By Paul Vieira
OTTAWA--Canada's annual inflation rate accelerated in September, due to price changes in the transport and shelter components.
Still, inflationary pressure remains contained and unlikely to alter the Bank of Canada's expectation to keep its main interest rate unchanged for the foreseeable future.
Canada's consumer-price index increased 0.5% on a year-over-year basis in September, Statistics Canada said Wednesday, versus a 0.1% rise in the previous month. The result matched market expectations, according to economists at TD Securities.
On a month-over-month basis, prices declined 0.1% in September. The annual inflation rate rose, though, because of a weak year-ago base.
Meanwhile, the Bank of Canada's preferred measures for underlying inflation rose slightly from the previous month, according to Statistics Canada, with the average core CPI in September at 1.73% compared with 1.7% in August.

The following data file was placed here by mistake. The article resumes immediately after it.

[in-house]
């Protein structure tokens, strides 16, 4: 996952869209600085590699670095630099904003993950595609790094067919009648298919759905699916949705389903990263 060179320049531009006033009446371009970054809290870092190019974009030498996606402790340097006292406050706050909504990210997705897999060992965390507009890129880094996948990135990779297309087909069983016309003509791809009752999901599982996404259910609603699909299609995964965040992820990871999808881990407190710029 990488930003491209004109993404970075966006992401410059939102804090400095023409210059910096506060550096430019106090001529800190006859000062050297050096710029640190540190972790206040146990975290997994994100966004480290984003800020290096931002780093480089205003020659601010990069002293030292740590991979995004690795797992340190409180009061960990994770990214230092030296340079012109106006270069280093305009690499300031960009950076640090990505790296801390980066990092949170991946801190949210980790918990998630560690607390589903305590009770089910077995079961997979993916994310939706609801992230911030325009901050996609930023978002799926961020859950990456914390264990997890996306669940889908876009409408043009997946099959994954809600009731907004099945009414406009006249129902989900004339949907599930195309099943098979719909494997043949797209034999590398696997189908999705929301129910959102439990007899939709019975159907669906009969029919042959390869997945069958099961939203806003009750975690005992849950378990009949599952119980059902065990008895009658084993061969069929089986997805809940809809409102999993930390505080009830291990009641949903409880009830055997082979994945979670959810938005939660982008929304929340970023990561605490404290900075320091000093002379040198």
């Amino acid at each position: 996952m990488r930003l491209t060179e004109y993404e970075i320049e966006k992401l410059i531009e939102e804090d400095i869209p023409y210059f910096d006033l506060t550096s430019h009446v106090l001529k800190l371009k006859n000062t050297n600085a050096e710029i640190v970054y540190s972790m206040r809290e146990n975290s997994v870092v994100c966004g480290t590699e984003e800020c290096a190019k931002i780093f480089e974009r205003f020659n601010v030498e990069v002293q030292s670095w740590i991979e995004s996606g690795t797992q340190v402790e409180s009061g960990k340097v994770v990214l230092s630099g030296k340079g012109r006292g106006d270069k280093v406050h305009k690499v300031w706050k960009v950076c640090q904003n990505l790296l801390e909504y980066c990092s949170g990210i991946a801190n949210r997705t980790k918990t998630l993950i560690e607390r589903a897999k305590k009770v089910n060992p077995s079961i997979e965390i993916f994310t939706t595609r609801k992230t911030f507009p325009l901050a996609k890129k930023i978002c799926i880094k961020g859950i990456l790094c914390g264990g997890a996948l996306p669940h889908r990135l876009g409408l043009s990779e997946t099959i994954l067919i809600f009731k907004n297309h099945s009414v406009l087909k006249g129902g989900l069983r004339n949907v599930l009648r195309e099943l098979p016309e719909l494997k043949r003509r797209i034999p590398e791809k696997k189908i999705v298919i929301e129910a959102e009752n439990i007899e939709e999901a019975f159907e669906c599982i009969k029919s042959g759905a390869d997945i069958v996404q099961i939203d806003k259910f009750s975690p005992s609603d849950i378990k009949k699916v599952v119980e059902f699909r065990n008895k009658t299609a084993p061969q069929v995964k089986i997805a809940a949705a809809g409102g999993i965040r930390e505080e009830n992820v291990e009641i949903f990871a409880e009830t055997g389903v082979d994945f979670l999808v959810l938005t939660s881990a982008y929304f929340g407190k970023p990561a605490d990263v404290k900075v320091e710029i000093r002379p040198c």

"There are no big surprises in Canadian inflation, with headline price trends still barely above zero overall and core quite stable and below 2%," said Doug Porter, chief economist at BMO Capital Markets.
September's inflation report was somewhat affected by the transport component. Airfares and travel services posted smaller declines than typically observed in September, according to analysts at TD Securities. Further, prices related to shelter rose, 1.7% on an annual basis, on the strength of a 2.6% climb in homeowner replacement costs--or the price a homeowner has to pay to maintain a residence at its current market value.
Write to Paul Vieira at firstname.lastname@example.org
(END) Dow Jones Newswires